Raleigh, NC – The North Carolina Association of Certified Public Accountants (NCACPA) today released a one-page tax reform bill analysis that provides a nonpartisan, comprehensive overview of the seven tax reform bills now before the General Assembly showing how each one compares to current law.
The “NC Tax Reform Legislation Analysis” is part of the NCACPA’s larger “Tar Heel Tax Reform” initiative, which was launched in May to alert families and businesses about the critical need for our state to modernize its tax code. The analysis tool is available on the Tar Heel Tax Reform website to help explain this complex, high-profile issue and to encourage citizens to get involved.
The bill analysis cuts through the clutter of the tax reform issue by comparing each of the seven active bills side by side with current law and highlighting key policy implications, including personal income tax, sales tax, corporate income tax and estate tax.
NCACPA is not promoting specific legislation, but helping provide guidance and insight to educate the public on the tax reform debate. The analysis tool will enable taxpayers to better understand the tax reform issue in a simple but thorough overview and determine how each bill will impact the taxpayers themselves, their families and their businesses.
“Given all the political theatre over tax reform this week, we need to take a step back and remind ourselves why we are having this debate in the first place — because of North Carolina’s revenue problem,” said Rollin Groseclose, NCACPA member and practicing CPA in Asheville, NC. “Our revenue streams are unreliable, making it difficult for our state to budget for the basic services our citizens depend on. Unless we reform our tax code in a meaningful way, our state will be unable to afford those services in the near future.”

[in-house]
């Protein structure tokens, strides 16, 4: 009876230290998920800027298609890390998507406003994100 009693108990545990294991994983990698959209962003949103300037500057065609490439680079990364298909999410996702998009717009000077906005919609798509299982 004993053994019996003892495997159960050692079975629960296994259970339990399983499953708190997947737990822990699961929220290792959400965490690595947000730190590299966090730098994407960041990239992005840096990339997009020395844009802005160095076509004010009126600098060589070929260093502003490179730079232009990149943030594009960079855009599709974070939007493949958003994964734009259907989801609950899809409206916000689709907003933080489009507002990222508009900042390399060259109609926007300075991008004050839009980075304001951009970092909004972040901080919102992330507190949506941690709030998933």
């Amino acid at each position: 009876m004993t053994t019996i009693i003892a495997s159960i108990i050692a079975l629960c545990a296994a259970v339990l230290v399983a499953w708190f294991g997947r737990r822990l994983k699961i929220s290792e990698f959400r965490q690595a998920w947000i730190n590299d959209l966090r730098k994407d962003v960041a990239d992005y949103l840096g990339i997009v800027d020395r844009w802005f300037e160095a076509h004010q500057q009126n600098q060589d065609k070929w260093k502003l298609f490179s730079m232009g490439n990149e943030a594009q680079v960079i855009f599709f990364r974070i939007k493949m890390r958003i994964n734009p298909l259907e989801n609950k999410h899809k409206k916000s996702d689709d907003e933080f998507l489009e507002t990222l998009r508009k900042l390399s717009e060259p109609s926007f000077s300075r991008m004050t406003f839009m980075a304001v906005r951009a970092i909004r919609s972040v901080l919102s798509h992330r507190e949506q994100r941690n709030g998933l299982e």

North Carolina has the highest personal income and corporate tax rates in the Southeast, and the 17th highest total tax burden nationally. The state’s outdated tax code now relies heavily on personal and corporate income tax receipts, which are particularly unpredictable during economic downturns. The result in recent years has been deep cuts in basic services, “temporary” tax increases, or a combination of the two.
“We encourage lawmakers to remain focused and push forward with some type of tax reform that will produce a more predictable revenue stream that will strengthen our state’s economic security,” said Jim Ahler, NCACPA CEO.
The current seven bills in the General Assembly to reform the tax code have different approaches, but all echo the call that North Carolina needs reform now. NCACPA will remain nonpartisan on the proposed legislation but will continue to educate North Carolinians about why the state needs to reform the tax code.
About the North Carolina Association of Certified Public Accountants
The North Carolina Association of CPAs is the only statewide association for CPAs in North Carolina. With more than 13,000 members, NCACPA promotes the competence, integrity, civic responsibility, and success of North Carolina CPAs. Founded in 1919, the association is dedicated to being the essential resource for the North Carolina CPA. For more information, please visit our website at www.ncacpa.org.